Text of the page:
A martensitic machining bar with machinability enhanced through the addition of Phosphorus and Sulphur.
Grade 416 has the highest machinability of any stainless steel, at about 85% of that of a free-machining carbon steel. As for most other free-machining stainless steels the improvement in machinability is achieved by addition of sulphur which forms manganese sulphide inclusions; this sulphur addition also lowers the corrosion resistance, weldability and formability to below that of its non-free machining equivalent Grade 410.
Grade 416 is sometimes used in the unhardened or hardened and highly tempered condition because of its low cost and ready machinability.
Martensitic stainless steels are optimised for high hardness, and other properties are to some degree compromised. Fabrication must be by methods that allow for poor weldability and usually also allow for a final harden and temper heat treatment. Corrosion resistance is lower than the common austenitic grades, and their useful operating temperature range is limited by their loss of ductility at sub-zero temperatures and loss of strength by over-tempering at elevated temperatures.
Spec: EN 10088-3:2005
||0.06 - 0.15
||12.00 - 14.00
||0.0 - 1.50
||0.0 - 1.00
||0.0 - 0.04
||0.15 - 0.35
||0.0 - 0.60
||9.9 x10^-6 /K
|Modulus of Elasticity
||0.057 x10^-6 Ω .m
Spec: EN 10088-3:2005
Bar - Up to 160mm Dia or Thickness
||450 Min MPa
||650 - 850 MPa
Typical applications include:
Automatic Screw Machined Parts
Washing Machine Components
Bolts and Nuts
Corrosion resistance is lower than the common austenitic grades.
Useful resistance to dry atmospheres, fresh water and mild alkalies and acids, but less resistant than the equivalent non-free-machining grades. Less corrosion resistant than the austenitic grades and also less than 17% chromium ferritic alloys such as Grade 430. High sulphur content free machining grades such as 416 are totally unsuitable for marine or other chloride exposure.
Maximum corrosion resistance is achieved in the hardened condition, with a smooth surface finish.
Fair resistance to scaling in intermittent service up to 760°C and up to 675°C in continuous service. Not recommended for use in temperatures above the relevant tempering temperature, if maintenance of mechanical properties is important.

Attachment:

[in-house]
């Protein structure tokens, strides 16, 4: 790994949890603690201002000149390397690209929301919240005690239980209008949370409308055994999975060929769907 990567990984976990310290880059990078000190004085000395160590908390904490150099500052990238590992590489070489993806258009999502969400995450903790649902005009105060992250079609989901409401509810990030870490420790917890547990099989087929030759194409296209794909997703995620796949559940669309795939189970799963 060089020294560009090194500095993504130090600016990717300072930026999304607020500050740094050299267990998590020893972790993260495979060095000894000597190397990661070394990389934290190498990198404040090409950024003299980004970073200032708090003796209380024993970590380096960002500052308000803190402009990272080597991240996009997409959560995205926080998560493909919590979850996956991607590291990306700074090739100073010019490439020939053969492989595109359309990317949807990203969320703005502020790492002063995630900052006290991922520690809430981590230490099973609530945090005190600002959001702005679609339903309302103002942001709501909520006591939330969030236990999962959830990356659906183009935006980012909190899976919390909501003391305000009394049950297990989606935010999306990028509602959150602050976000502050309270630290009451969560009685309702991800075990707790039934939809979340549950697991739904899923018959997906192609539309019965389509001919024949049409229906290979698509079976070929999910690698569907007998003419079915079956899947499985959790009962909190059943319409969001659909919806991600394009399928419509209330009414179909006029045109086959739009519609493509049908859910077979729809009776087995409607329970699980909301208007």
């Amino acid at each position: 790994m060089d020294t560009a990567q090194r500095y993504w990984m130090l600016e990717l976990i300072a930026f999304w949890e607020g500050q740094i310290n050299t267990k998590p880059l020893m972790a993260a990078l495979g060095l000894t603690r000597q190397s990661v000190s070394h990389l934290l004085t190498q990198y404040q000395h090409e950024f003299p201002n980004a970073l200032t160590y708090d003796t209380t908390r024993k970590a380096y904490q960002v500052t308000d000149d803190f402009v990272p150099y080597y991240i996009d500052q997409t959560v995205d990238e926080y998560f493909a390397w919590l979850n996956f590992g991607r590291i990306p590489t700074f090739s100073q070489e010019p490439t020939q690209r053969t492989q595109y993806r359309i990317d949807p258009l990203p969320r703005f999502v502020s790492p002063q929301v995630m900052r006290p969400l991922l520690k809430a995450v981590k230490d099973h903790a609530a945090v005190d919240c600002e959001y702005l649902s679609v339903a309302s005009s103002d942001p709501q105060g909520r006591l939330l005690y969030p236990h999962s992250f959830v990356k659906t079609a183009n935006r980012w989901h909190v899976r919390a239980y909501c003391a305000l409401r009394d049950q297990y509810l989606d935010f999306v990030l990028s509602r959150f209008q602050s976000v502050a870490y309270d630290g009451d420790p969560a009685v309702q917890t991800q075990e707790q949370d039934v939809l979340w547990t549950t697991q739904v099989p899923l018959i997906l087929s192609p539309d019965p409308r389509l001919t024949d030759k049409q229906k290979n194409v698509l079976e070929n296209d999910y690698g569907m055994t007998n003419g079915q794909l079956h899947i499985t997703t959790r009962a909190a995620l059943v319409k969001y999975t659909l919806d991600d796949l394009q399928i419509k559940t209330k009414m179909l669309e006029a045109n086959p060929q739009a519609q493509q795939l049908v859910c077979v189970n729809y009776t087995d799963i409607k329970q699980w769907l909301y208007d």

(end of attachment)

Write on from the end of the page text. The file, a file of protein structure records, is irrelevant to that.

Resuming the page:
Fabrication must be by methods that allow for poor weldability and usually also allow for a final harden and temper heat treatment.
Not recommended - Suitable only for minor deformation. Severe deformation will result in cracking.
All hot work procedures should commence following uniform heating to 2100-2250 F (1149-1232 C). Hot work below 1700 F (927 C) may result in cracking.
Grade 416 offers exceptionally good machinability, the highest of any of the commonly available stainless steels. Best machinability is in the sub-critical annealed condition.
Full Annealing - Heat to 815-900°C for ½ hour per 25mm of thickness. Cool at 30°C per hour maximum to 600°C and air cool.
Sub-Critical Annealing - Heat to 650-760°C and air cool.
Hardening - Hardened by heating to 925-1010°C, quenching in oil, and tempering to suit the mechanical requirements. See accompanying table.
Condition: Tensile Strength Range (N/mm² or MPa) QT 650: 650 - 850
QT 700: 700 - 850
QT 800: 800 - 950
QT 850: 850 - 1000
QT 900: 900 - 1050
Grade 416 has poor weldability. If welding is necessary use Grade 410 low hydrogen electrodes. Pre-heat to 200-300°C. Follow immediately with annealing or re-hardening, or a stress relief at 650-675°C.
A better option if the weld is not required to be hard is to use a Grade 309 austenitic stainless steel filler rod